The stock market may have staged a decent rally last Thursday, but it’s not enough to convince me that the worst is over. In reality, I think there are more downside moves and opportunities to buy on the stock market ahead.
The Dow, S&P 500, and NASDAQ are down by about four to five percent, so it’s really not a stock market correction at all—but simply an adjustment. A correction is generally seen to be a loss of 10% or more.
Even so, investors are scrambling to exit positions. Based on research by Citi Research, there was a record $28.3-billion weekly withdrawal from U.S. equity funds for the week ended February 5. (Source: Eisen, B., “Equity funds have record week of withdrawals: Citi,” MarketWatch, February 7, 2014.) Of that $28.3 billion, about $14.8 billion was funneled into bond funds. The research also indicated $6.4 billion was taken out of emerging markets funds in the stock market.
Then there’s Dr. Marc Faber, also known as “Dr. Doom” on Wall Street, who feels there’s more selling to come. He also singles out the technology sector as being bubble-like, especially with the overvaluation of the social media space. (Source: Lewitinn, L., “Dr. Doom: Tech stocks even more overvalued now than in 2000,” Yahoo! Finance, February 7, 2014.) (For my analysis on the social media space, read “Two More Internet Stocks to Watch.”)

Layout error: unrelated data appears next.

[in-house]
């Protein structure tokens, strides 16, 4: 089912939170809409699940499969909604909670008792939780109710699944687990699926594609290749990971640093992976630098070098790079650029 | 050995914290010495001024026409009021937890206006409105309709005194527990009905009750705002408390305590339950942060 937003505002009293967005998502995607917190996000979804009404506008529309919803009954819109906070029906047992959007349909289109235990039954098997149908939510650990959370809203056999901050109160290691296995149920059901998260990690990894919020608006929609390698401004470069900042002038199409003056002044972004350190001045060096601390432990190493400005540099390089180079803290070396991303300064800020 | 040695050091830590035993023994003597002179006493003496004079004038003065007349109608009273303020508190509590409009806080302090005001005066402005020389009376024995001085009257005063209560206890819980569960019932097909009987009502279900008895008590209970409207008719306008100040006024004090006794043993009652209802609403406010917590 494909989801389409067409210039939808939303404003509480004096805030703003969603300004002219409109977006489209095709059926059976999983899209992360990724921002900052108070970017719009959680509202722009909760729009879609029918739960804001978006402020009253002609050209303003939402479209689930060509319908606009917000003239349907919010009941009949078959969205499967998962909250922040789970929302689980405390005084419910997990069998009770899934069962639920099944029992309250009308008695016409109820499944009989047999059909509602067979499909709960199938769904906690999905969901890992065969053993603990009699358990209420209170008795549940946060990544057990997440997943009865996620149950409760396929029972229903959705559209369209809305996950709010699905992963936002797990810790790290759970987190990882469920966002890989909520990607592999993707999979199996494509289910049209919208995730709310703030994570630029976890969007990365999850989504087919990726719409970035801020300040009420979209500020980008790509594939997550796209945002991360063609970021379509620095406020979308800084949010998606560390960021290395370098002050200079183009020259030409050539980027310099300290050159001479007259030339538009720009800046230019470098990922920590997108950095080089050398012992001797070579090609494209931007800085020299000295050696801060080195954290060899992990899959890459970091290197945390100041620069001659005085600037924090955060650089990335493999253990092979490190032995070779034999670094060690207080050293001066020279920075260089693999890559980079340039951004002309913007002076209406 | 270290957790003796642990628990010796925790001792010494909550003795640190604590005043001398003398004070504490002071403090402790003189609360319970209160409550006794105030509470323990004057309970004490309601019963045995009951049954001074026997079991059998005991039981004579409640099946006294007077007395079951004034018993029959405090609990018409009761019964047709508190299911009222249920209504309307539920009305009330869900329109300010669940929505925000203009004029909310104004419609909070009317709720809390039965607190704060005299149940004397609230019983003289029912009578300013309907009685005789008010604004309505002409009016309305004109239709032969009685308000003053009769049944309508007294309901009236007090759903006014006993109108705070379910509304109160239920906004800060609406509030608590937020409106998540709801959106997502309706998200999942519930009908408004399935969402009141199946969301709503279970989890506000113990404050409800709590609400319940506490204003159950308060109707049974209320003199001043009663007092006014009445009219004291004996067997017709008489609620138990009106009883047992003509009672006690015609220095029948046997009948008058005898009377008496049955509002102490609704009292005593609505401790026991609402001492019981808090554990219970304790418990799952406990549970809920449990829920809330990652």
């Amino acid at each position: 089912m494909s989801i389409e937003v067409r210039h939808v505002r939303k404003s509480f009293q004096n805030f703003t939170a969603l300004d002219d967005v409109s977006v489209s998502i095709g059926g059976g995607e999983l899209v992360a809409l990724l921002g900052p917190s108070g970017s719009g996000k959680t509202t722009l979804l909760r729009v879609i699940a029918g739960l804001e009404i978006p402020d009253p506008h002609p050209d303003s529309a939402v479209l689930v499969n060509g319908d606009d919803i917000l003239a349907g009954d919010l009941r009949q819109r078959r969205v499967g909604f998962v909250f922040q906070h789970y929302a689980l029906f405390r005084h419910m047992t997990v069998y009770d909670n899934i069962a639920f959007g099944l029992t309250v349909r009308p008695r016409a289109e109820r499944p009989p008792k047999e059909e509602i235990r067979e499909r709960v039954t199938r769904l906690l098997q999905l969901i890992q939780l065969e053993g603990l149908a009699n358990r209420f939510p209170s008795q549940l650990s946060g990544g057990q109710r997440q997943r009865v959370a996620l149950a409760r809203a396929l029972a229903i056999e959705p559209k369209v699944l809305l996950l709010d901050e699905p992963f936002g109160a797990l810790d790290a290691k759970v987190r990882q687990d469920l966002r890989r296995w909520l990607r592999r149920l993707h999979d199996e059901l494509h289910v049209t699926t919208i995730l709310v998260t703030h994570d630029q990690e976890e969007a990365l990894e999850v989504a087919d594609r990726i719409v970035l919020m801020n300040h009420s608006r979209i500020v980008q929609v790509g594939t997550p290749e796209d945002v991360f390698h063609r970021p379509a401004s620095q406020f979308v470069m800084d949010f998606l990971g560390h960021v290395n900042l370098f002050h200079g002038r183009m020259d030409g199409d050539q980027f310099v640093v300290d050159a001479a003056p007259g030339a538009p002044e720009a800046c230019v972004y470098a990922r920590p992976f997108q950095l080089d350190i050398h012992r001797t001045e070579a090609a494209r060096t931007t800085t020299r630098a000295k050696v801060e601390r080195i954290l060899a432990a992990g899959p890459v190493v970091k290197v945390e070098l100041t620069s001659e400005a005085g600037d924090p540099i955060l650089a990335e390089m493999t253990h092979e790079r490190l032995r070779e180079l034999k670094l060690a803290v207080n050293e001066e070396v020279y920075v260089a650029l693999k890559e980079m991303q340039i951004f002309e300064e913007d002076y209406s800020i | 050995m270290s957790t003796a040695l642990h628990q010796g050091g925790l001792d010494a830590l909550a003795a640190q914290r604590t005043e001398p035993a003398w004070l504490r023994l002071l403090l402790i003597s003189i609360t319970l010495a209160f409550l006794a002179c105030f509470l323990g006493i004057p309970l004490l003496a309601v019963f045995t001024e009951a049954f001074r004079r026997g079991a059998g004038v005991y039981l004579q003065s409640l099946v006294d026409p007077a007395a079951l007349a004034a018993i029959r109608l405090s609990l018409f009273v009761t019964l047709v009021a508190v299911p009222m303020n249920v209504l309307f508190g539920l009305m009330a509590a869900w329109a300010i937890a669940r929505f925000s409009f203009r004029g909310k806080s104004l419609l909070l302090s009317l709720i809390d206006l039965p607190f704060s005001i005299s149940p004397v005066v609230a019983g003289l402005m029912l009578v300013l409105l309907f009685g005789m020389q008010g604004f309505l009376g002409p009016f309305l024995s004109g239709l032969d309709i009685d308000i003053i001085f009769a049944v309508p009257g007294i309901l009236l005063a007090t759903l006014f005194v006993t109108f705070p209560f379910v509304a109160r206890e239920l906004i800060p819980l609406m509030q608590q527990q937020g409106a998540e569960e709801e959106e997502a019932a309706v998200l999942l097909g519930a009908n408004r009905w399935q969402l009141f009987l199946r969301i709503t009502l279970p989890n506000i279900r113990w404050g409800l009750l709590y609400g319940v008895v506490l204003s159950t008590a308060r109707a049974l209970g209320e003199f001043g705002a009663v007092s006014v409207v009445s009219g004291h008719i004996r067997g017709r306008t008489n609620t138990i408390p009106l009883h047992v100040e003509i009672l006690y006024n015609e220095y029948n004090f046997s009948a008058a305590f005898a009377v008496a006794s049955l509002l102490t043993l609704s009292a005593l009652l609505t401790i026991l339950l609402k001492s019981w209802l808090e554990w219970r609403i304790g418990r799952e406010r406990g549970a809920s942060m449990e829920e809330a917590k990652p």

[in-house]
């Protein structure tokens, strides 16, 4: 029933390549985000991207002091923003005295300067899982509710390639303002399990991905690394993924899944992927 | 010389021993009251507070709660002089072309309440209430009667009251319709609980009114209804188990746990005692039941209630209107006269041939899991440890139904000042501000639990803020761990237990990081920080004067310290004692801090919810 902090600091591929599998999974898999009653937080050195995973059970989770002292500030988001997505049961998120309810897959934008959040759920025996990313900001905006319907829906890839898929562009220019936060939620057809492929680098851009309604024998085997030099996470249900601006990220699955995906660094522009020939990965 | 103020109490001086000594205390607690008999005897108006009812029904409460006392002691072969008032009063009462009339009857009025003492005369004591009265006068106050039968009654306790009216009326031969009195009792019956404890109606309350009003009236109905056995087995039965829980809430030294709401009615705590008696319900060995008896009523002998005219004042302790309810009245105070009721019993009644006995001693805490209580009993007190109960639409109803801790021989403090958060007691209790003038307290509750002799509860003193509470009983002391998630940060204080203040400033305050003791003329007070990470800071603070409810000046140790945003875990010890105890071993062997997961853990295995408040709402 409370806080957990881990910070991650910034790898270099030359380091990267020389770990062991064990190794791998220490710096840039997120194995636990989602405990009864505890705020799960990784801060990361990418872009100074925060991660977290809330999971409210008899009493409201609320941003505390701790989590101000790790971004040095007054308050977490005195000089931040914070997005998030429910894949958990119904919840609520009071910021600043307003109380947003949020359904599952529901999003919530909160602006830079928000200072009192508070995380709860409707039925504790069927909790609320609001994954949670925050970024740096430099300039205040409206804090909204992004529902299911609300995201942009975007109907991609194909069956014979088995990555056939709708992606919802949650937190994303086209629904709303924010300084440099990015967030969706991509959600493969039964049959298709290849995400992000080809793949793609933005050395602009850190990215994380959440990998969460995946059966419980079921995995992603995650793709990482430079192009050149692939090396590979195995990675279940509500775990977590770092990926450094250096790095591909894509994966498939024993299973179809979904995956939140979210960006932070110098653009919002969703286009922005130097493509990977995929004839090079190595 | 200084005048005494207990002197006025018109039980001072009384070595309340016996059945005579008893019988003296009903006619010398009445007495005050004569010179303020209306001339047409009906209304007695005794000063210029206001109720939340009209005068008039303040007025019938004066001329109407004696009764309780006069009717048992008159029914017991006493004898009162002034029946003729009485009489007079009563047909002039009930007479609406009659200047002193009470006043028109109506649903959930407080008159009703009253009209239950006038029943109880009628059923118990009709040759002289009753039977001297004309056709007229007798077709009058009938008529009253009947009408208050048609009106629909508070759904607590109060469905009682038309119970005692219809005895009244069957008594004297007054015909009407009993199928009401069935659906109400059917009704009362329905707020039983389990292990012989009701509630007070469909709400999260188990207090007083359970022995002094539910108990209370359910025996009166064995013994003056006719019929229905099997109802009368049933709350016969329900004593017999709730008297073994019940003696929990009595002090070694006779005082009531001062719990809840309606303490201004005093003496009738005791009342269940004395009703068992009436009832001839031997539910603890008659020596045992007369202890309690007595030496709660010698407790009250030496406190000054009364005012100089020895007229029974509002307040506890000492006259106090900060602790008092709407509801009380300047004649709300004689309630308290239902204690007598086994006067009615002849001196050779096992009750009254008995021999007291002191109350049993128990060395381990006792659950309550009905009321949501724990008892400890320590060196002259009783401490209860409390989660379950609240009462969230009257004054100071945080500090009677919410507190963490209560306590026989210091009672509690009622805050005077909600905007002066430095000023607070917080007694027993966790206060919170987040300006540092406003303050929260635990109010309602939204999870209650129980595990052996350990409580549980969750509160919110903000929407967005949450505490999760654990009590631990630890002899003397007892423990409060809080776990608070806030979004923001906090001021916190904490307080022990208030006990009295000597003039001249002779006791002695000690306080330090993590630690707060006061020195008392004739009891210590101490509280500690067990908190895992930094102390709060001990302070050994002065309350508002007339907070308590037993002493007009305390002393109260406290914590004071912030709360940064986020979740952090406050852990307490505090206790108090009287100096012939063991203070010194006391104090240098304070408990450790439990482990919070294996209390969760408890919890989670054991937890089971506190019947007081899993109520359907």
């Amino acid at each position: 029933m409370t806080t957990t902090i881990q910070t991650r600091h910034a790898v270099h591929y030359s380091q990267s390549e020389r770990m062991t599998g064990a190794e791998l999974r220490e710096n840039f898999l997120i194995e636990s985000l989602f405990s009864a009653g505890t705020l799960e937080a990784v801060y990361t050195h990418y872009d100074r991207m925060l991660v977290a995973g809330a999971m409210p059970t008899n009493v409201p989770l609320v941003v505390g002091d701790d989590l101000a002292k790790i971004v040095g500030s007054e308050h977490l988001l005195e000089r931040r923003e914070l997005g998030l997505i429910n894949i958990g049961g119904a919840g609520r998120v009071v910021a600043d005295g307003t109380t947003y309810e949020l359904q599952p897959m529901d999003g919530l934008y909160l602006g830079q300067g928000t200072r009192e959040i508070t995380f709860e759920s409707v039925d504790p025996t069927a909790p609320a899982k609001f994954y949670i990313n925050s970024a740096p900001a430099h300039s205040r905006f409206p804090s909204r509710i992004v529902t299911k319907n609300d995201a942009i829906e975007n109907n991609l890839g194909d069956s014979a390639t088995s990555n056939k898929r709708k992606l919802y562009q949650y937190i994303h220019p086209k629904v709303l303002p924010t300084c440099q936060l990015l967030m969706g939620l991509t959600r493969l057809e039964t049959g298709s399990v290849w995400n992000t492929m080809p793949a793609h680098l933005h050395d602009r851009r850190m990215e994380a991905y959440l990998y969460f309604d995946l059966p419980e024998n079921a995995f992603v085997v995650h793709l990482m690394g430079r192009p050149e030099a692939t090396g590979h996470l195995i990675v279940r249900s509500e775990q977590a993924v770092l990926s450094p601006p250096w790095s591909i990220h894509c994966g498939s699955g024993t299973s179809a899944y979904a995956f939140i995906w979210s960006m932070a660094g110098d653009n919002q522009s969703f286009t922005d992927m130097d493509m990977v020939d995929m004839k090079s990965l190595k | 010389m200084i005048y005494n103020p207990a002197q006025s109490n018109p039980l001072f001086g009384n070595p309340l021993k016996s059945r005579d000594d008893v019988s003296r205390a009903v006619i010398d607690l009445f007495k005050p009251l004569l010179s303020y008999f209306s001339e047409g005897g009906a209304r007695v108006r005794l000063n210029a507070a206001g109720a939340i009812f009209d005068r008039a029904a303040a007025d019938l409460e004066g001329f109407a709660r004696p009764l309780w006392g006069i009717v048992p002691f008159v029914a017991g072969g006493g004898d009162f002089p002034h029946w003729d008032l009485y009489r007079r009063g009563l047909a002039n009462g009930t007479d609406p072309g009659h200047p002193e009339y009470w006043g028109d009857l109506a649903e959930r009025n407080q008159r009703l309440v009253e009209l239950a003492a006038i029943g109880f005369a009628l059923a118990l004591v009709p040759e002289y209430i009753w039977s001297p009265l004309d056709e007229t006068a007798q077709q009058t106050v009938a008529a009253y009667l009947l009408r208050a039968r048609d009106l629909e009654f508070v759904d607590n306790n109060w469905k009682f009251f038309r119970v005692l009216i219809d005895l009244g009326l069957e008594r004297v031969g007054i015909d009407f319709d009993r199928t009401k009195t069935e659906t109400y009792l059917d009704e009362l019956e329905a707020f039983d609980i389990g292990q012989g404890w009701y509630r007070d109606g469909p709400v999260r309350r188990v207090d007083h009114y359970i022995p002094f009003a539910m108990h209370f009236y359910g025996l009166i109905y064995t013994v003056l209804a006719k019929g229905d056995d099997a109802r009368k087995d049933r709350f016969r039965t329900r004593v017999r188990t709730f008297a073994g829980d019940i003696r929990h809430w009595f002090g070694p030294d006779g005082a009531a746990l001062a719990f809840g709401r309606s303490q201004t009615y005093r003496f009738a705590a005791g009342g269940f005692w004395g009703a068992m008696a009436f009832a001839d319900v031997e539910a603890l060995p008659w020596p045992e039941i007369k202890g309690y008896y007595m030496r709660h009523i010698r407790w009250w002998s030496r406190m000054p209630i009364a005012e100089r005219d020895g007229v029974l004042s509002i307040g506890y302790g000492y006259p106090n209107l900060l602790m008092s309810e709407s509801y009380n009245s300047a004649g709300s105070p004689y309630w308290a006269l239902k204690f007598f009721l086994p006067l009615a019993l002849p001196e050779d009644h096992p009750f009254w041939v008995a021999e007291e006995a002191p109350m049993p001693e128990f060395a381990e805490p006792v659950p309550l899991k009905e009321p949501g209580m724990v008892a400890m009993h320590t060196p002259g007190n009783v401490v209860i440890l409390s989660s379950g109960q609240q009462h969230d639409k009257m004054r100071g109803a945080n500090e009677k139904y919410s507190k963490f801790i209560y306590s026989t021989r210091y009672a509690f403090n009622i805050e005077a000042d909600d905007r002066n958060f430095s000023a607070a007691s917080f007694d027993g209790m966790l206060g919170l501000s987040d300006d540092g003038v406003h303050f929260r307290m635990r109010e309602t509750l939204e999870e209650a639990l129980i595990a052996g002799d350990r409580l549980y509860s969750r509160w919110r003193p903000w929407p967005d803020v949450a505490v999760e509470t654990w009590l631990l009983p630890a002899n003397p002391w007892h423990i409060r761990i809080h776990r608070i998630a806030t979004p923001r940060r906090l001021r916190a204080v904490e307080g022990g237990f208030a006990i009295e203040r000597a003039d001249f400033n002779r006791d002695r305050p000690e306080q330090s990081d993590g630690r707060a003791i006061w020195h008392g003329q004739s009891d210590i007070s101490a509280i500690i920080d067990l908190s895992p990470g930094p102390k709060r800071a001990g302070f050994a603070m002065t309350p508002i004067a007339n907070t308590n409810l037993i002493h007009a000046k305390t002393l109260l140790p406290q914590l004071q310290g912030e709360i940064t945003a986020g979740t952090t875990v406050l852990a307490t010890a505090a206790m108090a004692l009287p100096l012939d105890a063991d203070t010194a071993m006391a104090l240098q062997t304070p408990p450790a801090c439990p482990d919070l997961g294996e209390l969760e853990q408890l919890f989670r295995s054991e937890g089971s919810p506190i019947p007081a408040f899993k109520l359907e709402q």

To some degree, I do agree with Dr. Doom, but I don’t believe there’s a bubble in the technology stock market like there was during the meltdown in 2000. My feeling is that just some areas of the technology sector are clearly way too euphoric and vulnerable to a much bigger sell-off, such as social media and Internet services, but this could open up some good buying opportunities.
The problem is that without the presence of a bottom, it’s difficult to gage when to jump in. I suggest waiting a bit longer to see if we get another downside push in the stock market. As I have said, I’m waiting for a stock market correction and buying opportunity; a move down by seven percent or more from the recent highs would make things interesting for buyers.
One positive note from last Friday was the ability of the stocks to hold in spite of the disappointing non-farm payrolls for January coming in at 113,000, well below the consensus 185,000. It was the second straight month of job softness, which is a concern for the economy, especially with the Federal Reserve now tapering its bond buying. The unemployment rate fell to 6.6%, close to the 6.5% target set by the Fed to consider raising interest rates. The central bank has said the target is only used as a gage and may not mean a rate change. My thinking is that the Fed may decide at its March Federal Open Market Committee (FOMC) meeting to hold back on any further tapering until the jobs growth picks up.
Whatever the case, I see upcoming opportunities to buy, especially if the stock market can edge lower, as I continue to believe that stocks are heading higher over the longer-term.